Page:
A single risk factor measurement predicts 35-year mortality from cardiovascular disease.G Ital Cardiol. 1998 Dec; 28(12):1354-62.GI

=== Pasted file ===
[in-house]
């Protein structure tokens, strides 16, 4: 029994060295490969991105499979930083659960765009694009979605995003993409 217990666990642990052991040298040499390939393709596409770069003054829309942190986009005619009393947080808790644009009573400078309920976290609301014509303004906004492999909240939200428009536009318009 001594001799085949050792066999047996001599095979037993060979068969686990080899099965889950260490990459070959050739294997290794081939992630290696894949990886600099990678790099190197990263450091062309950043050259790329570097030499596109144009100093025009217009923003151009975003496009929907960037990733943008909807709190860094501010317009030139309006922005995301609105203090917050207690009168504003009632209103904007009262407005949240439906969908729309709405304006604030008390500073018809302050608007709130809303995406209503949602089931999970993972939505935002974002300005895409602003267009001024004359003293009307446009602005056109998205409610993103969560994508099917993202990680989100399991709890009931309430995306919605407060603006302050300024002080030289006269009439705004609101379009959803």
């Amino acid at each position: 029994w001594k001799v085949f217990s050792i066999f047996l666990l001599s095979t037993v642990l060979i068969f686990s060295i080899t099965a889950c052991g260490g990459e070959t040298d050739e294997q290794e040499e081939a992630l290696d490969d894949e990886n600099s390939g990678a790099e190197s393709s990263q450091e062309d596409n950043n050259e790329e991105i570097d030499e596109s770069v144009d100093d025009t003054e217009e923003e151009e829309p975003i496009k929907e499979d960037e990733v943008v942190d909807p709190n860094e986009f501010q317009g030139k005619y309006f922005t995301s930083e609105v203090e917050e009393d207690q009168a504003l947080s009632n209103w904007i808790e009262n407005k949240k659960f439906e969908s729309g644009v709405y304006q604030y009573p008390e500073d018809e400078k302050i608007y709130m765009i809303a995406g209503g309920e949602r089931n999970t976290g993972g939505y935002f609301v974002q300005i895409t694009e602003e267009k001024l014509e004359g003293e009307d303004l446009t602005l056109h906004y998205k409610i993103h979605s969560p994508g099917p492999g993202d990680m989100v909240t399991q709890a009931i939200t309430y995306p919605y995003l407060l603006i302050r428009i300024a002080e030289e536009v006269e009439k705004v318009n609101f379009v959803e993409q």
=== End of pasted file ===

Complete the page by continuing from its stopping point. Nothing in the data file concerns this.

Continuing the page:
Two Italian rural cohorts of men aged 40-59 years, were examined in 1960 within the Seven Countries Study of Cardiovascular Diseases and a total of 1712 men were enrolled (participation rate 98.8%). Cardiovascular risk factors were measured and 35-year follow-up made for vital status, mortality and cause of death. Cardiovascular diseases represented the first cause of death (46.2%), cancer the second (29.9%). The association between risk factors measured at baseline and the occurrence of cardiovascular deaths was tested by the use of multivariate functions (proportional hazards model in particular) which predict an event as a function of many possible factors. The predicted fatal events were, among men initially free of cardiovascular disease, coronary heart disease-restricted criteria (CHD-RC), coronary heart disease-broad criteria (CHD-BC), strokes (STR), and all cardiovascular diseases (CVD). The predicting variables were 21 risk factors of different nature. All models were highly discriminant between cases and non-cases. The predictivity of risk factors was assessed by testing the statistical significance of their multivariate coefficients, and by computing relative risks (expressed as hazards ratios) for standard differences in their levels. Age and systolic blood pressure produced significant coefficients and large hazards ratios in solutions for all end-points; cholesterol and cigarette smoking in three (not for STR); vital capacity (inverse relationship) and gerontoxon in two; physical activity (inverse relationship), forced expiratory volume (inverse relationship), urine glucose, family history of heart attack, and xanthelasma in one each. Marital status, family history of hypertension or diabetes, body mass index, skinfold thickness, arm circumference, shoulder-pelvis shape, laterality-linearity index, trunk-height ratio, and heart rate never provided a significant contribution to prediction. As an example, a difference of 20 mmHg in systolic blood pressure corresponds to a relative risk (excess risk) of 1.50 for CHD-RC, 1.46 for CHD-BC, 1.42 for STR and 1.43 for CVD; a difference of 40 mg/dl of serum cholesterol corresponds to relative risks of 1.38, 1.33, 1.13 and 1.25 respectively for the four end-points; a difference of 10 cigarettes smoked per day corresponds to relative risks of 1.19, 1.21, 1.06 and 1.17 respectively for the four end-points. The findings indicate that some cardiovascular risk factors measured once in middle age retain a long term association with prediction of future cardiovascular events, up to 35 years follow-up.